Humanity in its rarest form comes to light in the Rockville Little Theatre’s presentation of Frozen by Bryony Lavery. Directed by Kevin O’Connell, this play focuses on the dramatic relationship between a serial killer, the mother of one of his victims, and the psychiatric scientist who comes to evaluate the killer as a part of her study to determine whether or not he is criminally insane. Frozen is a harrowing drama that dissects human nature, peeling it back like layers of skin after a sunburn – the deeper it delves the more it hurts. There are desperate truths that are exposed, the raw emotions that come to the surface in the wake of tragedy are unnerving to witness but the play makes you think and it makes you assess your judgment of right and wrong and of morality.
Lighting Designer Jacinda Shelly strengthens the three -way split of the stage with tight focused spotlights and slow fades over each scene as they end. There is a particular moment that calls for breathtaking pause, accentuated by Shelly’s design. The Tibetan Prayer flags are strung across the clothesline with Nancy standing beneath them, gazing up to them as if they hold all the answers in the world and as the moment ends the lights highlight the flags in such a stark contrast to the blackened scene that they take on a life of their own – four powerful strips of color fluttering in the night like beacons of hope shining in the darkness of tragedy.
At times the production feels ill paced, moving sluggishly between scenes, with a slightly longer blackout to denote time passage, forcing the actors to have to snap us back to their lives. It is done with a stunning sound montage of important world disasters and political happenings from 1980 through to just before 2000. Each of the characters – especially Ralph -speak with a stilted slowness, as if they are actualizing their thoughts before vocalizing them – and while this is suitable for one character – it seems to be a hindrance to the show’s timing when used as a tactic by all three players.
We are introduced to the characters in their own element, each world separate from the other— divided across the stage in three parts. Seldom do we see interactions between them – but their monologues build these deep relationships between the characters – so when they finally do interact – there is a well established common bond. The actors develop their worlds through simple actions and subtle deliveries of text, giving us that insight into their lives that we would otherwise not see.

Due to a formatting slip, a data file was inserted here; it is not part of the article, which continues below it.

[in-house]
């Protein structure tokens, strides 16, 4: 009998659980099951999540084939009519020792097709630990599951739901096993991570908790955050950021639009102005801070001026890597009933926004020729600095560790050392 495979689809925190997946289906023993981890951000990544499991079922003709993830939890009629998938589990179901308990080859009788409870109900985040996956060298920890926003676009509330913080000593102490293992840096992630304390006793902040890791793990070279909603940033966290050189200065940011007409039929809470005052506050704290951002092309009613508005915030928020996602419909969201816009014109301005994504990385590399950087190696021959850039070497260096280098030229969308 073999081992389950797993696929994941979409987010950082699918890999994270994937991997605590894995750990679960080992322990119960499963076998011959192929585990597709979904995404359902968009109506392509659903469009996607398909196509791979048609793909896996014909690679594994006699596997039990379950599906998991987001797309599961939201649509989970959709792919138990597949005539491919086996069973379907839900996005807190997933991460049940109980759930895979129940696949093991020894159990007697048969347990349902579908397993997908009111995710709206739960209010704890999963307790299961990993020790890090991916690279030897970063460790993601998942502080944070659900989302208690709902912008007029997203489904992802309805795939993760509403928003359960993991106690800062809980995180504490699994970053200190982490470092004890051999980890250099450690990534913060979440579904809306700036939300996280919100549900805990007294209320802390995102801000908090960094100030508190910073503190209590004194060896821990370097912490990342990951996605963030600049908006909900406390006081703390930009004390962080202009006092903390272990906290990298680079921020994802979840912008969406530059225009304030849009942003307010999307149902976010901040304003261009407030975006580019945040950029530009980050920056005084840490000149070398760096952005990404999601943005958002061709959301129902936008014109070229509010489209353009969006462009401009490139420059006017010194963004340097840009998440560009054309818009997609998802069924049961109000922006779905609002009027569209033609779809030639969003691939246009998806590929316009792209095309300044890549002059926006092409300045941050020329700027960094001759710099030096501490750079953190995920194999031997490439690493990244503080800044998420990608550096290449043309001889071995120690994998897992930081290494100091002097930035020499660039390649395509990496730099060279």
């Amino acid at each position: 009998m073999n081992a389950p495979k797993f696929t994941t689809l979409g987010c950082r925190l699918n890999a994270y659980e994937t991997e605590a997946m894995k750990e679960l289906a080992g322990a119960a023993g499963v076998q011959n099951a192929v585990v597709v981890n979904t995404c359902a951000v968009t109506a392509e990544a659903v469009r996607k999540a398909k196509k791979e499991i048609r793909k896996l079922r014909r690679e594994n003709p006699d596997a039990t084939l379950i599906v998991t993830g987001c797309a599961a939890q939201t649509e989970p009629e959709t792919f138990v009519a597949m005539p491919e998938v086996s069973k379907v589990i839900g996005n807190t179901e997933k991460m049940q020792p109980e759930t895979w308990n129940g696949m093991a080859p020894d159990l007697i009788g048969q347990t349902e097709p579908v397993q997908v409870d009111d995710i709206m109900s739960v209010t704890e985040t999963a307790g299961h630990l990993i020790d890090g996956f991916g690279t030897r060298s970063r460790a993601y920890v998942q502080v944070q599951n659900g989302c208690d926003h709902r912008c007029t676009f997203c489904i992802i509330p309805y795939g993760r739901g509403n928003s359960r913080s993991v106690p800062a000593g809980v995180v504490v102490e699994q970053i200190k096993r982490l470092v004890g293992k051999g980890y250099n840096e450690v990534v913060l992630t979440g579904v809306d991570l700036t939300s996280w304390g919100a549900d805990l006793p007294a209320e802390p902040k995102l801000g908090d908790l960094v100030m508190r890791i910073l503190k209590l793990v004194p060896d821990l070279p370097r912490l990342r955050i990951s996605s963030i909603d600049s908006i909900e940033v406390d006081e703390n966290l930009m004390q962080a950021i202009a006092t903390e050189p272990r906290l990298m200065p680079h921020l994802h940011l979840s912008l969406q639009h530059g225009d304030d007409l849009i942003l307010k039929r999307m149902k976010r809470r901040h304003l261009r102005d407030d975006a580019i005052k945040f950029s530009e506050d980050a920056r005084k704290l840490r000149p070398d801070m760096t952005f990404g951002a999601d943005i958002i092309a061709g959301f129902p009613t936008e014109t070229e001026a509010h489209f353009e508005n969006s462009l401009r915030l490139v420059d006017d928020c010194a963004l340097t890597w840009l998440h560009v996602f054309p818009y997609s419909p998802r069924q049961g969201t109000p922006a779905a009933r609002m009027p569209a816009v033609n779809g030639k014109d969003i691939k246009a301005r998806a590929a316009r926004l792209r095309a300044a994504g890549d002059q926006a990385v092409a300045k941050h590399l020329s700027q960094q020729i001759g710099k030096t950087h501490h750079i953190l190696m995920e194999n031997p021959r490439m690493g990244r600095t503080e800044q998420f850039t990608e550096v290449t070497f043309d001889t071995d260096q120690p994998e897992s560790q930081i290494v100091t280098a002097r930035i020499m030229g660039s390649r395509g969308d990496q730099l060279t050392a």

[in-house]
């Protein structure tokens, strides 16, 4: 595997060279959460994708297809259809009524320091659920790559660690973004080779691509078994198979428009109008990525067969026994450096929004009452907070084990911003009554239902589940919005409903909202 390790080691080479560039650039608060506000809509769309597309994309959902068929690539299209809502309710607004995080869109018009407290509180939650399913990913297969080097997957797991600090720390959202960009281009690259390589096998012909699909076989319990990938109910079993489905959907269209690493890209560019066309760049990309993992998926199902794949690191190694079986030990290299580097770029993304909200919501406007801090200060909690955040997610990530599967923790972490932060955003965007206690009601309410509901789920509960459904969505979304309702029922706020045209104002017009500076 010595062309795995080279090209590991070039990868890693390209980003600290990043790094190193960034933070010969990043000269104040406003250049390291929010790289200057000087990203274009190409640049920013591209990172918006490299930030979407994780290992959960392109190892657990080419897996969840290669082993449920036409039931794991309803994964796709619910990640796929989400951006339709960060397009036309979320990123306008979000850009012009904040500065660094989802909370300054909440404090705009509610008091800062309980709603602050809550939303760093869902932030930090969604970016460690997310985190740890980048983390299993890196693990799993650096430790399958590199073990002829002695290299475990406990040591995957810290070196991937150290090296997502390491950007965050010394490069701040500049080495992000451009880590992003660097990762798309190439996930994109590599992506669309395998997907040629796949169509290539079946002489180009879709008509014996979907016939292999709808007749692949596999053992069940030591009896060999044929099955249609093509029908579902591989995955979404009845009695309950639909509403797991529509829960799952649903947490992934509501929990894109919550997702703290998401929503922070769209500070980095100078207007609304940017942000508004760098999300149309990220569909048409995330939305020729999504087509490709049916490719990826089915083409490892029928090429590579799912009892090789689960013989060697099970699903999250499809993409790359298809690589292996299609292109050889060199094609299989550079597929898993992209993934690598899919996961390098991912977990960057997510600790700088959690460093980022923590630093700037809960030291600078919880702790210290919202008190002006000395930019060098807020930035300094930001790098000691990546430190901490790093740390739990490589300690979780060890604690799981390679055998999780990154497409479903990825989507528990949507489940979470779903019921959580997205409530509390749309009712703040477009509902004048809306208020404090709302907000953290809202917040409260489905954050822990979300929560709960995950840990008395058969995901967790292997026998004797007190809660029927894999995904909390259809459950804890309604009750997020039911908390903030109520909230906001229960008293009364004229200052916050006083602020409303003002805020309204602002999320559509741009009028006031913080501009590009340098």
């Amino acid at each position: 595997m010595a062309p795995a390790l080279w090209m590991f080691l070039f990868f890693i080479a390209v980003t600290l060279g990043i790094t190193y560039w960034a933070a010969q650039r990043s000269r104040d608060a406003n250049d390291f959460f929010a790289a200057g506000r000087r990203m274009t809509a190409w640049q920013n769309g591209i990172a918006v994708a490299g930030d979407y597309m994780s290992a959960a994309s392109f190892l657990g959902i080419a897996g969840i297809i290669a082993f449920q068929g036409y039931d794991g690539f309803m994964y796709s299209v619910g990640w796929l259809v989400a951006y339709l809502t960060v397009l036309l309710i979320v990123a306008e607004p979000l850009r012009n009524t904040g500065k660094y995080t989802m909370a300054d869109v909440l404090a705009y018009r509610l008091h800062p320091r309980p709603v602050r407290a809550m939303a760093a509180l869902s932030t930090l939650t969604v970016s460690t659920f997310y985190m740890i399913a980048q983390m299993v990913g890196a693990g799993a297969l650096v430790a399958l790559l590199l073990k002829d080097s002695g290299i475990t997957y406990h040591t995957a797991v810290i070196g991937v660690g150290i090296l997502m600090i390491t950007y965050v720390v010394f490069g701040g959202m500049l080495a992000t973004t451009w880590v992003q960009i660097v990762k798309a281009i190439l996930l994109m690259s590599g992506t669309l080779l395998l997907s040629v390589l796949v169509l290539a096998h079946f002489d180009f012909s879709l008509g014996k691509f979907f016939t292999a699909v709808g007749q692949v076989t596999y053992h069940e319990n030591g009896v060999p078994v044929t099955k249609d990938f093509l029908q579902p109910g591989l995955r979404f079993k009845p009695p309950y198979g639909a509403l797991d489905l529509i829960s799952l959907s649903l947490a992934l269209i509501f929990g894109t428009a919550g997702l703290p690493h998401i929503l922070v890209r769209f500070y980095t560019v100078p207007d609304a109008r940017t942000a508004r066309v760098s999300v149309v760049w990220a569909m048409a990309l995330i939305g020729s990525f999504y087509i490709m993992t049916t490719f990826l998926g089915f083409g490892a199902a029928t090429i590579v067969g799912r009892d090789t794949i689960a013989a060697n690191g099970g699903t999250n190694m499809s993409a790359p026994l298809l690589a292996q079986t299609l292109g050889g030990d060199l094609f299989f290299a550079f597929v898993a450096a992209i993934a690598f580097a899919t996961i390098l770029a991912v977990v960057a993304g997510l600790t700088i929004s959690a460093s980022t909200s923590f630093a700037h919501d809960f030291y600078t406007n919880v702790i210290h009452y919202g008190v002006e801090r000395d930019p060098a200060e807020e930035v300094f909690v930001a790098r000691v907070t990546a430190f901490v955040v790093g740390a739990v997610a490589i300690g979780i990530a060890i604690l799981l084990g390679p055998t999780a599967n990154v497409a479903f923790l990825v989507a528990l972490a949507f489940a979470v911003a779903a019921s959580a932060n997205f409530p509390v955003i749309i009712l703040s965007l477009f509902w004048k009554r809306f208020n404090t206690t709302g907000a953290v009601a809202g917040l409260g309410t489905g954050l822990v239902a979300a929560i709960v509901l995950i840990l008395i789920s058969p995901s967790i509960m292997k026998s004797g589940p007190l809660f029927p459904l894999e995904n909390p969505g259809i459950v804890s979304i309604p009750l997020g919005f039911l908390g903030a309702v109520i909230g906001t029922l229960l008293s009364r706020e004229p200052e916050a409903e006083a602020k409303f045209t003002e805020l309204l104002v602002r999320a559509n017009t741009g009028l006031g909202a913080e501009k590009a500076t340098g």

Agnetha (Erin A. Finucane) is the character from whom we see the most sudden and dynamic change. She starts out in an apartment in a fit of gut-wrenching hysterics. Finucane is hunched over on the floor sobbing and then pulls herself together to leave the stage. Several scenes later she reappears at a conference and begins to speak with poignant and well articulated words in a scientific vein. She speaks with confidence, and levels a cool gaze out across the audience -she uses this approach when addressing Ralph (Phil Hosford) in his prison cell as well.
Ralph (Hosford) is a deplorable character who boils your blood with his ease in regarding his profession as a methodical pedophilic serial killer. Hosford enforces an energy into this disgraceful character that really irks you – the more you listen to him speak the more disgusted you feel with him. Hosford crafts his words with an ease that feels slimy and makes you shudder, every sentence that slips from his mouth trying to make you see the humanity in what he’s done. He commands a tremendous amount of emotional focus, however, when he finally begins to understand what exactly he has done— how hurting his victims was as frightening and scary to them – as his own abusive father was to him. The sheer terror and anguish that draws over his face is haunting and will leave you questioning your own judgment of this character.
The driving force behind it all is Nancy (Erica Smith.) She takes the audience on a roller coaster of emotions with unexpected twists and turns that go up and down faster than you can even comprehend all of them. Smith portrays a woman who is strong and weak at the same time. She has a shocking monologue that starts of as a strong angry rant against Ralph and then delves into the harrowing sorrows of survivor’s guilt and remorse for not being able to have prevented it -as all nurturing mothers feel that things would have ended differently if they had just been there. The growth of her character is astonishing, from the cheerful typical every day mom breaking up quarrels between her two daughters, to the frightened woman who anxiously awaits her missing daughters return. And then she spirals into a dark place of anger, confusion and desperation, climbing out of the hole by the end to be a calm and easily centered woman, able and willing to forgive. It’s an unforgettable performance not to be missed.
Frozen defines justice and morality in a whole new light as these fine actors invite you into their lives. It’s powerful theatre.
Running Time: 2 hours and 20 minutes, with one intermission.
Frozen plays through April 15, 2012 through The Rockville Little Theatre at The Randolph Road House Theatre -4010 Randolph Road, in Silver Spring, MD. Tickets may be purchased at the door, so call the box office at (301) 221-5434 for reservations.